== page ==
New Startup? How to Insure Yourself
Guest Commentary by Devin Partida
If you have a startup, health insurance may not be one of your first concerns. However, keep in mind that many potential or current employees may view that perk as something that influences whether they apply for jobs at your company or stay once hired.
Plus, in the United States, the Affordable Care Act (ACA) mandates that companies with at least 50 full-time employees provide health coverage for workers. Rules for 2021 also state that no more than 9.83% of an employee’s household income can go toward paying for that insurance during the plan year.
A 2020 survey also confirmed that you’d be in the minority by not providing health insurance. The results indicated that 56% of employers offer coverage to their workers. Here are some things to do as you navigate the world of insurance as a startup owner or entrepreneur.
1. Review Health Insurance Recommendations
It may seem tempting to type search terms into Google and look at some of the ads that appear after you do. However, it’s often difficult to figure out your best options without getting too swayed by promotional language.
A useful alternative is to review roundups of top health insurance picks by reputable publishers. Those typically include breakdowns of which features make certain options better than others.
For example, one source deemed Blue Cross Blue Shield as the best overall option. It received that rank due to a large provider network and reliable customer service. Kaiser Permanente also made the list, and the author highlighted how its members often have high cancer screening rates. Thus, affected parties can start treating the disease sooner.
If you know any startup owners who have health insurance and are happy with it, consider asking them for feedback. Explain that you’re trying to find the best option and would love their honest opinions about the providers they chose.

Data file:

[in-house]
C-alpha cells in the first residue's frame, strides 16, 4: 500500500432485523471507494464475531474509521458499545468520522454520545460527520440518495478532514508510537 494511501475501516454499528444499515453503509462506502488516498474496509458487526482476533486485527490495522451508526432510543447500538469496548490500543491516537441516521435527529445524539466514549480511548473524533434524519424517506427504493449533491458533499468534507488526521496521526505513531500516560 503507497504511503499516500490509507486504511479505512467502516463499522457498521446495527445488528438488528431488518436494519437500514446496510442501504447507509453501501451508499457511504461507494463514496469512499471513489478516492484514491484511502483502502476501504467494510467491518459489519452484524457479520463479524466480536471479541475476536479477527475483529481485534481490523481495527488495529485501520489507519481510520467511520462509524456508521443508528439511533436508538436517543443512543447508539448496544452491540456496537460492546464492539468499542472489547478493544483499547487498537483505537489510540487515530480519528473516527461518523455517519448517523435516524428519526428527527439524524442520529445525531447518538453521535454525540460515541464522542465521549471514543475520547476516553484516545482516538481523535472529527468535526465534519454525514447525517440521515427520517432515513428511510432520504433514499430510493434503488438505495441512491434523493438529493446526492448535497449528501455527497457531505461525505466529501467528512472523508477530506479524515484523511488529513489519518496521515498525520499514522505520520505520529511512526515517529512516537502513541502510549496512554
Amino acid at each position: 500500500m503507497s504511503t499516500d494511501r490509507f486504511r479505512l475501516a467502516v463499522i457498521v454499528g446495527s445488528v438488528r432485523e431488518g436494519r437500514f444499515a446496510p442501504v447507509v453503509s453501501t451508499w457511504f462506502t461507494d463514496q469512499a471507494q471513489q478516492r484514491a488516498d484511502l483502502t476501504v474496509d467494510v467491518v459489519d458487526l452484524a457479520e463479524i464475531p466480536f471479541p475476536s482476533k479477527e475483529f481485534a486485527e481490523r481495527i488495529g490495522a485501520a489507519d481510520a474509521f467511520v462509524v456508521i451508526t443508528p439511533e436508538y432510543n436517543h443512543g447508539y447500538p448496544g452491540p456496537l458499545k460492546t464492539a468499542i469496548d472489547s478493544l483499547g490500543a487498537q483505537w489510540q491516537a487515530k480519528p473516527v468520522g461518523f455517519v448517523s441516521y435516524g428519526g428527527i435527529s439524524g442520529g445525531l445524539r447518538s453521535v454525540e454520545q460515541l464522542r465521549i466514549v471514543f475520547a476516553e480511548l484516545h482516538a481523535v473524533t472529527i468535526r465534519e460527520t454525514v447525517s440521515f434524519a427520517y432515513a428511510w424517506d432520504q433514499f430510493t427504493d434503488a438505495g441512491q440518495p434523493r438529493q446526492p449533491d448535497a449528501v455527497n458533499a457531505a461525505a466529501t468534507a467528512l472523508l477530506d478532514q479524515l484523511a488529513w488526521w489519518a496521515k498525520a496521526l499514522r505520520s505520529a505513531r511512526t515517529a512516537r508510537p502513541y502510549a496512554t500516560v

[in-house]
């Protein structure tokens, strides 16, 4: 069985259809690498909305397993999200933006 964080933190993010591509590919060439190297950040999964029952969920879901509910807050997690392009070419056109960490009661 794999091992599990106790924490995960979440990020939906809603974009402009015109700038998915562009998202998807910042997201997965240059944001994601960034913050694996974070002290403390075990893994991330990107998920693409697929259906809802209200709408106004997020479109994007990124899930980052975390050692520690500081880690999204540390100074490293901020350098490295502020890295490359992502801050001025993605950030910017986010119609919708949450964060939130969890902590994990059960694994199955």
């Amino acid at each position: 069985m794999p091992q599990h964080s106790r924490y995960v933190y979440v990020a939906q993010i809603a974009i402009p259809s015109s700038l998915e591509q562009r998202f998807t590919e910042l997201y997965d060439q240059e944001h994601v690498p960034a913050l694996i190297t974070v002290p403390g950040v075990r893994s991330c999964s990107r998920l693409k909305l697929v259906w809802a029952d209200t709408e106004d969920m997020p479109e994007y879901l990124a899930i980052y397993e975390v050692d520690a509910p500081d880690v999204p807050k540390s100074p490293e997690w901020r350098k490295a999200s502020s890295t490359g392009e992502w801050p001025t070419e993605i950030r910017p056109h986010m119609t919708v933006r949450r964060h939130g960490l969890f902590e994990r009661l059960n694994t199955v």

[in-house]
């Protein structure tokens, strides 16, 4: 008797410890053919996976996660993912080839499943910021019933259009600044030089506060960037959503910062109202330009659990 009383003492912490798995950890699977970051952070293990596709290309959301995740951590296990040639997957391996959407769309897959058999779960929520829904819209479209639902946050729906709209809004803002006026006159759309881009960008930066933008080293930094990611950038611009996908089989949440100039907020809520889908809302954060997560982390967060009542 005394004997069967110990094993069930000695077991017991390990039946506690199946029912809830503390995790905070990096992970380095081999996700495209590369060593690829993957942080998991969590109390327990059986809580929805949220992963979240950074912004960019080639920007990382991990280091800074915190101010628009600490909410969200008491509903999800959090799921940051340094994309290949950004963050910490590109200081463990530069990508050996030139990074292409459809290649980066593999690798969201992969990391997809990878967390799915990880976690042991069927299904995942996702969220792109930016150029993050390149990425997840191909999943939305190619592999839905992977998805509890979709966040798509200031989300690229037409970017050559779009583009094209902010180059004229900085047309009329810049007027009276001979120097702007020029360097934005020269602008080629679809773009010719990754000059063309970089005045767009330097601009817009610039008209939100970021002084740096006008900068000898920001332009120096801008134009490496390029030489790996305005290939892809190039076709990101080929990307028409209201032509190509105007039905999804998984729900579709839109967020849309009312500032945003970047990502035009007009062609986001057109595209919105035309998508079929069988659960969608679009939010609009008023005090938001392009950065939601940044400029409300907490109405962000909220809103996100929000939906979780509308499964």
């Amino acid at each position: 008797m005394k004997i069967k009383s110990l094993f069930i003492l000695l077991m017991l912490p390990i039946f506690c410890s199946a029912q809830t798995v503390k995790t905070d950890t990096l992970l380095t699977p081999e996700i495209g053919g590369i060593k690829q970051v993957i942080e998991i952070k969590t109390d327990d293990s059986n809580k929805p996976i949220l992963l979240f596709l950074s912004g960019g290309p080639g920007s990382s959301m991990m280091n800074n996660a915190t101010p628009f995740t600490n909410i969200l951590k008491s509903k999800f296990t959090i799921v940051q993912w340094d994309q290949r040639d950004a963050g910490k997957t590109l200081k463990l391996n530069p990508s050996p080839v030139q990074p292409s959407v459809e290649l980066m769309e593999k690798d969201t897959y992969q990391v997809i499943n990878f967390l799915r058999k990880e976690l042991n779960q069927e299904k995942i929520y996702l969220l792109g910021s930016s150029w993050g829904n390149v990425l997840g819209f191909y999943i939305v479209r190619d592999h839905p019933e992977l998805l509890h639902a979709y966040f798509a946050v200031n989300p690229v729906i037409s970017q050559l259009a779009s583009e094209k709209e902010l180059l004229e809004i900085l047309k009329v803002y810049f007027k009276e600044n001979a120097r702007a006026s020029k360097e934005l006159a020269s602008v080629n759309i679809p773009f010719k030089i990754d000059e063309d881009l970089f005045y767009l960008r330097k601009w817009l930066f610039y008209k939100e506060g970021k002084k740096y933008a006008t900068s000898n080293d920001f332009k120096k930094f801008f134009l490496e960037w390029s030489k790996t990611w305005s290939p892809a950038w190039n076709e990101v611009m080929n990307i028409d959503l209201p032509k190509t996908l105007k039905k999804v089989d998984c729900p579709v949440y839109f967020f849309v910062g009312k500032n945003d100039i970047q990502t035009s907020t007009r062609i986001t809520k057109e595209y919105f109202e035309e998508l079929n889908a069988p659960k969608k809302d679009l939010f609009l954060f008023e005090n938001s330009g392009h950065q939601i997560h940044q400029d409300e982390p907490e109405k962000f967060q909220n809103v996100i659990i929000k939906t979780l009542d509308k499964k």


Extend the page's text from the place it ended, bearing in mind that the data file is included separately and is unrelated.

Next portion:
2. Consider Self-Insurance
When most people think of insurance, they envision paying a set fee per month for particular coverage. That’s the case for individuals who opt for a fully insured plan. In essence, they pay premiums to cover the cost of any potential claims made later.
However, one of the downsides is you have no opportunities to save due to a year with few or no claims. During a low-claims year, the costs paid are often higher than those incurred. Self-insured options involve paying for claims as they arise, which lowers fixed expenses.
There’s also captive insurance, which is when a business owner forms a company and uses it to fund losses by setting aside money to cover them. Some analysts also believe self-insurance spurs health innovation by giving companies more freedom to pursue types of care that full insurance may not cover.
3. Evaluate the Small Business Health Options Program (SHOP)
The Small Business Health Options Program (SHOP) is a possibility for most employers with no more than 50 employees. Thus, it may fit your startup. You can either avail of SHOP through an insurance company or a broker/agent registered to assist with queries.
When offering coverage through SHOP, you control the amount and type provided. For example, you can decide only to give workers medical insurance or include dental. You may also choose to extend the coverage to an employee’s dependents.
Another advantage is that you can start coverage at any time. However, some small-business owners may not qualify for SHOP. That’s because some states require that 70% of employees accept it.
Increasing the likelihood of that happening may be easier if you hold a meeting beforehand to explain coverage to workers. Make yourself available to answer any questions they have or commit to finding out for them if you don’t know the correct response right away.
Give Yourself Plenty of Time to Explore the Possibilities
Choosing adequate health insurance coverage is a vital part of helping your startup succeed. When you and your employees have access to appropriate medical care, you’ll likely notice a productivity increase. That’s because people can get treatment sooner and may not need as much time off work to recover.
No health insurance is automatically best for every entrepreneur and their circumstances. Stay mindful of that as you research the options to see which one is the best match for your current and future needs.